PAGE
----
Desperate Housewives writer, consulting producer, and resident science geek Jeff Greenstein is reading about string theory for fun, but that doesn't meant the women of Wisteria Lane will explore new dimensions of space and time this season. Still, "the running joke in the writers room this year is that the five-year jump allows us to have everybody going to work in hovercrafts," the witty Greenstein revealed in a recent interview. "Yesterday there was a reference to Tom having been injured in the Robot Wars."
The intervening time actually hasn't been quite that eventful, but viewers already know from the season four finale that Susan is kissing someone other than Mike, Bree is channeling Martha Stewart, Lynette's terrible twins are terrible teens, and Gabrielle is an unglamorous mother of two. Season five will be set in that intriguing future.
"You'll see some flashbacks. Occasionally there will be some things you've missed that we'll have to explain. There's going to be some things you've missed that we're not going to explain so quickly," he commented. However, "we're not doing Lost. We're not slaves to flashbacks."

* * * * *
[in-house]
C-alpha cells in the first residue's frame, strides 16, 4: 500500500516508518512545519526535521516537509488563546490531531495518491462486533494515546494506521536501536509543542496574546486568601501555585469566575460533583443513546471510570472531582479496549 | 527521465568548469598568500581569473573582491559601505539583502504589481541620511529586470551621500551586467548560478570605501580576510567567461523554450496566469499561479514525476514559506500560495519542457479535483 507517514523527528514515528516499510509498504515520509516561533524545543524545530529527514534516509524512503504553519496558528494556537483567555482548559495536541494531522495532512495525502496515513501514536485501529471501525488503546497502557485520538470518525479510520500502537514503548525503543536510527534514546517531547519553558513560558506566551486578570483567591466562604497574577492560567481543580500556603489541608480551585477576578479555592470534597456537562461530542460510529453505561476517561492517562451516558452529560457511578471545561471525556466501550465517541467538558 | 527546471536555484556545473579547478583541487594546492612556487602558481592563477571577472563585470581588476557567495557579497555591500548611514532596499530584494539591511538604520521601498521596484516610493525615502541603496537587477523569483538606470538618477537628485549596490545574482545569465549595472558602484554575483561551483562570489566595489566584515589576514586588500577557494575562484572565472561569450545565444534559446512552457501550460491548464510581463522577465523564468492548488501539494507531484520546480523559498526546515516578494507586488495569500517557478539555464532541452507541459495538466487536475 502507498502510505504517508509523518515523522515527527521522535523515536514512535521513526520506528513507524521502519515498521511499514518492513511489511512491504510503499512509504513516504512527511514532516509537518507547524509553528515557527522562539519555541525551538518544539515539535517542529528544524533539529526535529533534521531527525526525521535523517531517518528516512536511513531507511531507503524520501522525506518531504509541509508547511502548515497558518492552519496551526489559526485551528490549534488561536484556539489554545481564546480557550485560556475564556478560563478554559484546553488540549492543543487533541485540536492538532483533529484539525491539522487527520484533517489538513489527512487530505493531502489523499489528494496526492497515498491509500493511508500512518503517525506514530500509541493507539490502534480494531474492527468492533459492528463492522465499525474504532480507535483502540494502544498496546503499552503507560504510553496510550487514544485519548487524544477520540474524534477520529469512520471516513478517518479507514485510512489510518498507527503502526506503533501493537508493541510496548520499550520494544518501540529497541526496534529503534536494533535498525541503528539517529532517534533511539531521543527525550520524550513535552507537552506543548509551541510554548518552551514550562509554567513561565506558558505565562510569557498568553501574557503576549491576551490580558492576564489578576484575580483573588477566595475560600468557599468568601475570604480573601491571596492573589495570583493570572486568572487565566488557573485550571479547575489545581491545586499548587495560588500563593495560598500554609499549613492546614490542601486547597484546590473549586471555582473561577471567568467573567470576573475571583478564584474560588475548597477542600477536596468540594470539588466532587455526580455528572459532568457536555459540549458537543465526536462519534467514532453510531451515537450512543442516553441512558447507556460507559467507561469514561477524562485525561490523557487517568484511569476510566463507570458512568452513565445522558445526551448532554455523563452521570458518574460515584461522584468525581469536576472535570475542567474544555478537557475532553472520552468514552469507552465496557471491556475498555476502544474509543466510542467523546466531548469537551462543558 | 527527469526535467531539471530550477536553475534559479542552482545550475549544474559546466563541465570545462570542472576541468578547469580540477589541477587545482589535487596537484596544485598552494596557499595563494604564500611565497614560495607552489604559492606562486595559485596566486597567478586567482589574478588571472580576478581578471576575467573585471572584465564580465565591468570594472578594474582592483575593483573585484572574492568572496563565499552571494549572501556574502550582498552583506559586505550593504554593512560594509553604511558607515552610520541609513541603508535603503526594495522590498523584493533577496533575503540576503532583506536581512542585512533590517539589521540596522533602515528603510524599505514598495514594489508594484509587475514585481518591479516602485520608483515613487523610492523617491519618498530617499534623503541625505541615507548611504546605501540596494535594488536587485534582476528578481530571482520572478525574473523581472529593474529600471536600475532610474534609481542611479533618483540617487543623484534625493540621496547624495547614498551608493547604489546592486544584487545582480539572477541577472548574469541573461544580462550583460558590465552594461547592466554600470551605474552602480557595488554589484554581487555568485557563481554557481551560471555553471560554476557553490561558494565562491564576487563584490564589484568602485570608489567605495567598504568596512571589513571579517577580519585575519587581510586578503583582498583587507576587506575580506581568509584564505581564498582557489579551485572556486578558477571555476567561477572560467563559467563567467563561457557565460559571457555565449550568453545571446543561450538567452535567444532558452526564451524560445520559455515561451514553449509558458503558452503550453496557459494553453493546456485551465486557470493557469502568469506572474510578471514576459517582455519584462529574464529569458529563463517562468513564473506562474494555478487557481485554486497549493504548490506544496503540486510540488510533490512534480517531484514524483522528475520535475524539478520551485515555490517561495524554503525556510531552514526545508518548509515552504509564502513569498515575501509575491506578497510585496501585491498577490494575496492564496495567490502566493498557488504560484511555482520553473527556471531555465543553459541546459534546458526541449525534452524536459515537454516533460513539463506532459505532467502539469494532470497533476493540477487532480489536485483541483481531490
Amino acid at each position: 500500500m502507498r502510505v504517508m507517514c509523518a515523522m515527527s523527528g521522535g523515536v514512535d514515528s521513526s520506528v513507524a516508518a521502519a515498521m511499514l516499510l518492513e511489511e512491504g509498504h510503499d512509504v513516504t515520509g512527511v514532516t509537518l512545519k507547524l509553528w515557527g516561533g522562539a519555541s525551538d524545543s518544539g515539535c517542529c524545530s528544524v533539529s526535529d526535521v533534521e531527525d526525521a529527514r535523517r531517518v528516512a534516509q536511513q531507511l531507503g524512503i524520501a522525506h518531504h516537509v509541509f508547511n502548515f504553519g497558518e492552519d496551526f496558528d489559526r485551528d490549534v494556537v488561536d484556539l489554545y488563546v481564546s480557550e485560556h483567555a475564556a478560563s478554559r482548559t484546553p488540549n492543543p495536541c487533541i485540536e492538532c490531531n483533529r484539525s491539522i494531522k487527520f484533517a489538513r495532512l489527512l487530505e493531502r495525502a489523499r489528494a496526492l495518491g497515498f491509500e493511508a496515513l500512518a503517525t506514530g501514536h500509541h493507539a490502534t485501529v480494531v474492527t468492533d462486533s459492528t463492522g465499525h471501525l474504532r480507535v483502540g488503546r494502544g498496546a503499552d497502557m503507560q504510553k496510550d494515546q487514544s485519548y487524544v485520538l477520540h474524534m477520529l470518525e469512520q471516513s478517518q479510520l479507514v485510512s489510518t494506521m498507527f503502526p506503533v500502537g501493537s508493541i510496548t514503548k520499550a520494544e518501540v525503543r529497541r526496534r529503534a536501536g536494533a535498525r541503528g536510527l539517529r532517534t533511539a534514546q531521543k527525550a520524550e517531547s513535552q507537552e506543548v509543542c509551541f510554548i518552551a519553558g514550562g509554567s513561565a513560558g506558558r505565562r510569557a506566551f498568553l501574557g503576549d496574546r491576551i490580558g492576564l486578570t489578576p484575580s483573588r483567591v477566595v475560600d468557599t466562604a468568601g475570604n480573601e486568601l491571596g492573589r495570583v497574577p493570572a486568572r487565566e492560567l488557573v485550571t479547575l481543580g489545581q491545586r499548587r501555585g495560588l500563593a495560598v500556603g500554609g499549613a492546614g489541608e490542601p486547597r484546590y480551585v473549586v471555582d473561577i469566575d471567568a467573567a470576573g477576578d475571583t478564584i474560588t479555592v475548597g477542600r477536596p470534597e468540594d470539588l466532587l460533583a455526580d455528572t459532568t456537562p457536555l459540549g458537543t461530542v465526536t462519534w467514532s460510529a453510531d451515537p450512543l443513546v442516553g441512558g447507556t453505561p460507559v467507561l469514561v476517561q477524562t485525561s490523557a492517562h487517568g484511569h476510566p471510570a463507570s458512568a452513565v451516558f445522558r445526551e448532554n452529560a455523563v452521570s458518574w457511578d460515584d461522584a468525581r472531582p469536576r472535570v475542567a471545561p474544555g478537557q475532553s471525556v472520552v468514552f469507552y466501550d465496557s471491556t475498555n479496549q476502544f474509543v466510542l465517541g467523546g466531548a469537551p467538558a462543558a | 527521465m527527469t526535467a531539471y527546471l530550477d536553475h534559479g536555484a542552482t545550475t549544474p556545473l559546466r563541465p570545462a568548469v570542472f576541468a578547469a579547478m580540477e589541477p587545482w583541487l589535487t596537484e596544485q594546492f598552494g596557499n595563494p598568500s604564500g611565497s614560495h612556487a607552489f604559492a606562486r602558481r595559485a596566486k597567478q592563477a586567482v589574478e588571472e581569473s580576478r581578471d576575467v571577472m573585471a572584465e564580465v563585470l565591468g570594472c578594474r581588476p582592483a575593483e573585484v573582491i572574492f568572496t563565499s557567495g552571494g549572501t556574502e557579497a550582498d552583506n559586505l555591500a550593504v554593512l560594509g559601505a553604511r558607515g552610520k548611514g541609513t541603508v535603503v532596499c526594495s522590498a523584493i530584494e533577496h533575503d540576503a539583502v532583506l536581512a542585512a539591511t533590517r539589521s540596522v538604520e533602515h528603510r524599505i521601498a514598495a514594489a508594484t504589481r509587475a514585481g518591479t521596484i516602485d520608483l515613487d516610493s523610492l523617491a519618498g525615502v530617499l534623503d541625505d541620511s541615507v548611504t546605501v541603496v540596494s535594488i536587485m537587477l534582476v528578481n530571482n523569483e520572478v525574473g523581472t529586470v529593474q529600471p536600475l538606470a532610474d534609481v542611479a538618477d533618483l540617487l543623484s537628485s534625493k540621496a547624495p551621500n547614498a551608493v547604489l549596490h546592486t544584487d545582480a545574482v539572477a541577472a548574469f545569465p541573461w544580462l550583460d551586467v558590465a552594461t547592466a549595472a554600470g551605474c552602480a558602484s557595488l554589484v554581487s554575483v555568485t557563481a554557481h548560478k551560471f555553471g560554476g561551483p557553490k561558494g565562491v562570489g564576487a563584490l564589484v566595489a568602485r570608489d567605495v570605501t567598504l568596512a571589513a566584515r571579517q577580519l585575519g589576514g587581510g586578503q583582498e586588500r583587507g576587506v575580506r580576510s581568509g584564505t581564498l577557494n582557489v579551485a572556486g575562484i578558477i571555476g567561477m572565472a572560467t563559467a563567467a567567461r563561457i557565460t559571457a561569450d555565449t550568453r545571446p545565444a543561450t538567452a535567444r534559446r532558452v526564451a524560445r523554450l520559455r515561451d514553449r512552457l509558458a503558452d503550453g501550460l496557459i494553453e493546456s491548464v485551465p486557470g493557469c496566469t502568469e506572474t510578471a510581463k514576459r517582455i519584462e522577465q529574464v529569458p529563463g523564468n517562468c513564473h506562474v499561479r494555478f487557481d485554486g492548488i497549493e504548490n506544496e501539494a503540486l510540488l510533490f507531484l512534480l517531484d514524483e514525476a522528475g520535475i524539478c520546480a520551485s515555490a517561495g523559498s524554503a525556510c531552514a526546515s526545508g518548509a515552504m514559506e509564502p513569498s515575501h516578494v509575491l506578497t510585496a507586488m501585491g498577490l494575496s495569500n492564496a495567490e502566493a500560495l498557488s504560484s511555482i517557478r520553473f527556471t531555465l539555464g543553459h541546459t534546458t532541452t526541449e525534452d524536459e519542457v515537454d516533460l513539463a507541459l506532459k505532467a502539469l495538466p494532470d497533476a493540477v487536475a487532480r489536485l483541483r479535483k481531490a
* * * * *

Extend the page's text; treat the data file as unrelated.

What else will he reveal? "I think people know that Edie will return and she will bring a mystery with her," he said cautiously.
"Carlos at the beginning of the season has been blind for five years, so he's relatively facile. When we last saw him, he was awkward and figuring out how to operate in the world. Now he's got it together and he's got a job and he's functional." Greenstein won't say whether a miracle cure is coming up … but come on, it totally is.
The show is creator Marc Cherry's to spoil or not, though neither man is a fan of exposing key details. "We tried very much to protect the five-year jump, and then it got out. It made it a little less take-your-breath-away when we did it," Greenstein lamented, contrasting that to his own surprise at Lost's season-ending flashforward reveal. "That's what entertainment is all about: creating the oh-my-god moments. I do worry it robs from the experience if you already know that kind of stuff."